ATLANTA -- As the Braves prepared to enter the next phase of their rebuild this season, they were encouraged enough by Julio Teheran's 2016 rebound to believe he could anchor their new-look rotation as they moved into a new home.With nearly three months of this season complete, Teheran hasn't found
ATLANTA -- As the Braves prepared to enter the next phase of their rebuild this season, they were encouraged enough by Julio Teheran's 2016 rebound to believe he could anchor their new-look rotation as they moved into a new home.
With nearly three months of this season complete, Teheran hasn't found consistent comfort at SunTrust Park, and the Braves are left to wonder if they missed the best opportunity to trade their inconsistent right-hander, who struggled yet again during Sunday's 7-0 loss to the Brewers.
"I think he'll be fine," Braves manager Brian Snitker said. "I think he'll go back to work and get on a roll like he was before. Guys are going to have days. He's been on a pretty good run. Hopefully he'll right the ship here and get back on one."
Every time the Braves have gained reason to hope Teheran has turned a corner, he seemingly provides an outing similar to Sunday's, when he surrendered seven earned runs and matched a season-low three-plus innings.
The two-time All-Star has now given up six earned runs or more in five of his past 19 starts. He never allowed six earned runs or more, more than five times during any of his previous four full seasons.
"Whenever I don't have my fastball, it's hard to pitch," Teheran said. "I don't want to put that on my mind. Whenever you don't have your fastball, I still have all the other pitches where I can get them out. I've got to work on it. Whenever I have games like that, I try to work on other pitches."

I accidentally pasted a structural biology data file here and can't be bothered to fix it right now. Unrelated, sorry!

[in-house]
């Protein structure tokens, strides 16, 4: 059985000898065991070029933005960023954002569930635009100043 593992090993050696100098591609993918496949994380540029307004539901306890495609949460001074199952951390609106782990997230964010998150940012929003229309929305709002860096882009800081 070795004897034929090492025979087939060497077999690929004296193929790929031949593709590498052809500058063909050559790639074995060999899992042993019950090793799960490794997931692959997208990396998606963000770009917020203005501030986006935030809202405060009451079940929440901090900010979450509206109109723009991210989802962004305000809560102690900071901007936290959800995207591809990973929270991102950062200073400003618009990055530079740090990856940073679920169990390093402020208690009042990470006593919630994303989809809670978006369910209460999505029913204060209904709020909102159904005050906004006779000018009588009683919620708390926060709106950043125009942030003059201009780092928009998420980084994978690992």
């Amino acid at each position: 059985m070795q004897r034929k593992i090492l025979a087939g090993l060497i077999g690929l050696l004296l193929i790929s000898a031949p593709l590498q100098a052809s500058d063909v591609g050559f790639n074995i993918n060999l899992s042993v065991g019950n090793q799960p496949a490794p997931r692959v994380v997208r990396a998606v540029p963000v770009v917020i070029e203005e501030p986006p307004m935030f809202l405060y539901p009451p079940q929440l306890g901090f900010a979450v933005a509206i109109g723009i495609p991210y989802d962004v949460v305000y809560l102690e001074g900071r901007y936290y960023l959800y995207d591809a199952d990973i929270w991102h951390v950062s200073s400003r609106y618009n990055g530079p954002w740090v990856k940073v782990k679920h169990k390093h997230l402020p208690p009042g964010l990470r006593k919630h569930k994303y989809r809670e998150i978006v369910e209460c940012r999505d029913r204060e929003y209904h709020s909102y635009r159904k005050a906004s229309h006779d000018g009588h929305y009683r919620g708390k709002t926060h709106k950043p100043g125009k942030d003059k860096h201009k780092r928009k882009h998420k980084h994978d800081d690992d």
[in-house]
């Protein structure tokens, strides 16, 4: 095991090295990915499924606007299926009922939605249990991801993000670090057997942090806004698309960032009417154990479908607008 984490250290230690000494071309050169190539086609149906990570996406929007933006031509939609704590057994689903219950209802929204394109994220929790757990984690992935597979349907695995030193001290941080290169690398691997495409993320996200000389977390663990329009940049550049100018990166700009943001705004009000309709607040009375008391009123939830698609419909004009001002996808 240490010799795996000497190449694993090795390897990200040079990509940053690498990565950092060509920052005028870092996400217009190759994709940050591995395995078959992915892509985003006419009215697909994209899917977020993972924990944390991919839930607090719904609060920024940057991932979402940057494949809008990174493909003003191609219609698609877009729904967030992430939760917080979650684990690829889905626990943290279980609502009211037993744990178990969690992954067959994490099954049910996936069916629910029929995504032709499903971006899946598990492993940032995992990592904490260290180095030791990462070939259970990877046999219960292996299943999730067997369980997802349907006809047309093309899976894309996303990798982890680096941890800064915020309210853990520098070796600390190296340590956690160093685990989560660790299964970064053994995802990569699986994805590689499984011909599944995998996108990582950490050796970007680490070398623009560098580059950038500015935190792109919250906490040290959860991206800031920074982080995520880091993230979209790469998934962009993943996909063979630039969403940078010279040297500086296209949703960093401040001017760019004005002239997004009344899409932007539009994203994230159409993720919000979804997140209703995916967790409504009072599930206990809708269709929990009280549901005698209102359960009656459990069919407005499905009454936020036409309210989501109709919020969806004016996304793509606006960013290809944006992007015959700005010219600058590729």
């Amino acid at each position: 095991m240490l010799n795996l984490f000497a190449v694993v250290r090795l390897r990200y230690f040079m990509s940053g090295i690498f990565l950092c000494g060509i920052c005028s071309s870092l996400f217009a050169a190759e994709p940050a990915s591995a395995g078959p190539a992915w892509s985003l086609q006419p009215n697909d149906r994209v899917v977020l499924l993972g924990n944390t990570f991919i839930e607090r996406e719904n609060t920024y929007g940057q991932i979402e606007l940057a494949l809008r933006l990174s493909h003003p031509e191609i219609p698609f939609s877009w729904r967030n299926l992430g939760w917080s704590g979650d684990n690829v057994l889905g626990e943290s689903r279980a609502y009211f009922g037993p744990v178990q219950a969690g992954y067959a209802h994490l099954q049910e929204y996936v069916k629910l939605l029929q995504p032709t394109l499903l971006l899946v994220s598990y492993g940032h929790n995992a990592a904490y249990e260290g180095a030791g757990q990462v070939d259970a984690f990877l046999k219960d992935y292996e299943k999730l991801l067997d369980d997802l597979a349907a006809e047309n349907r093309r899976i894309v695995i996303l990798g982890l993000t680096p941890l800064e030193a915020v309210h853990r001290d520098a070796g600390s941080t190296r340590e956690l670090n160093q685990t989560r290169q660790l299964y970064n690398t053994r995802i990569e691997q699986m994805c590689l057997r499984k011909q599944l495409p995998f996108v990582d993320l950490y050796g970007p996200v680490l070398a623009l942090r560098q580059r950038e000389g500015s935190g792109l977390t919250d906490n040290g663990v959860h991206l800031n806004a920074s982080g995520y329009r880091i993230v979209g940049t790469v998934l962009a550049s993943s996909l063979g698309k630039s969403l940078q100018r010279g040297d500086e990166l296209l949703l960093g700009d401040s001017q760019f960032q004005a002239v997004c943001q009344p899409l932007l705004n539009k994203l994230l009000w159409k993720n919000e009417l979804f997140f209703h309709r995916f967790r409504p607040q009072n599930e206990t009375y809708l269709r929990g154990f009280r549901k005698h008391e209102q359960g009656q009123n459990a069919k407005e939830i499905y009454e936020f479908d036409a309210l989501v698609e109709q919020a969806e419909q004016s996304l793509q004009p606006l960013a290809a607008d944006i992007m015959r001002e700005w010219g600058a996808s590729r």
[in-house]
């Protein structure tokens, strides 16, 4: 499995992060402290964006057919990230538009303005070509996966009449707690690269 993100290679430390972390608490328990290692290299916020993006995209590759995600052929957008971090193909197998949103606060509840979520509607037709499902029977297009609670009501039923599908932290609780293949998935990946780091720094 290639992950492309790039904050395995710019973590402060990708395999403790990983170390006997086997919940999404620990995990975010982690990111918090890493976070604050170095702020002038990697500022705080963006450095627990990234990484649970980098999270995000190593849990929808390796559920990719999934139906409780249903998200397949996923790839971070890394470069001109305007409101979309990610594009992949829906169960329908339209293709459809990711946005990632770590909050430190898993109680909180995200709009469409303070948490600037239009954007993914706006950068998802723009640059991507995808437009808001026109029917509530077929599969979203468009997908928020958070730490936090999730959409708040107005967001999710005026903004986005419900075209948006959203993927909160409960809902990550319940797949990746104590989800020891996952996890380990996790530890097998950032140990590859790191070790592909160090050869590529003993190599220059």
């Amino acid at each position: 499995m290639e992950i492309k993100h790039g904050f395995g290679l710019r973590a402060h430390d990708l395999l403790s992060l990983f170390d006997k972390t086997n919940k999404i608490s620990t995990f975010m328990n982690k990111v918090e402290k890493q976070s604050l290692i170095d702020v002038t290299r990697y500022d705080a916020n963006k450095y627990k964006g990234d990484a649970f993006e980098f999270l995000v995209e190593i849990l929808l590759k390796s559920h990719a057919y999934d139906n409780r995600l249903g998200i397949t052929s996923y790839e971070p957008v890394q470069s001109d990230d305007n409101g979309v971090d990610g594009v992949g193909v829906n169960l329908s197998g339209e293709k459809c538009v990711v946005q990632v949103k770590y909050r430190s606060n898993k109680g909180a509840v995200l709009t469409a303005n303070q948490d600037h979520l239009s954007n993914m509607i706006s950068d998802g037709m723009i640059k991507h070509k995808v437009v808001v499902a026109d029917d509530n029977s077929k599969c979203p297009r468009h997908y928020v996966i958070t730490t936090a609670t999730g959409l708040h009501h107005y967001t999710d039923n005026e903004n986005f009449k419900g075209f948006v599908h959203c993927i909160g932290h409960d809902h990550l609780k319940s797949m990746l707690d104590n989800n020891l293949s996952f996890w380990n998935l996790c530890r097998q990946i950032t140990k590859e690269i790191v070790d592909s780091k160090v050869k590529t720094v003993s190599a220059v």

As Teheran threw a combination of 46 four-seam and two-seam fastballs, he induced just two swings and misses and far too often missed his spot. He missed up with a fastball that Travis Shaw hit a Statcast-projected 429 feet on top of the Chop House's roof in the first inning. Keon Broxton added to the hurler's woes in the second when he connected on a flat two-seamer that snuck over the right-field wall for a solo homer.
Teheran has allowed 19 homers, 13 of which have been hit in 46 1/3 home innings. He never gave up more than 12 homers at Turner Field in any of his previous four full big league seasons.
"I want to keep my mind strong," Teheran said. "That's how I'm going to turn everything around. We still have a couple months, and a lot of things can happen."
Teheran has attempted not to dwell on the 7.58 ERA he has produced in nine home starts. He has proven much more effective outside Atlanta, posting a 2.89 ERA in seven road starts despite one on June 4, when he surrendered seven runs on 11 hits over five innings to the Reds.
Though Teheran has made four straight Opening Day starts, he has been widely considered by scouts and talent evaluators as a No. 3 or No. 4 starter. The Braves can't necessarily expect him to pitch like an ace, but they can expect something better than the 6.46 ERA he has over his past 13 outings.
"Julio has been great lately," Braves center fielder Ender Inciarte said. "Today, we couldn't come back. He struggled at the beginning, but he knows what he's doing and he's working on it. We know he's going to make the adjustment he needs to make and he's going to be there when we need him."
Mark Bowman has covered the Braves for MLB.com since 2001.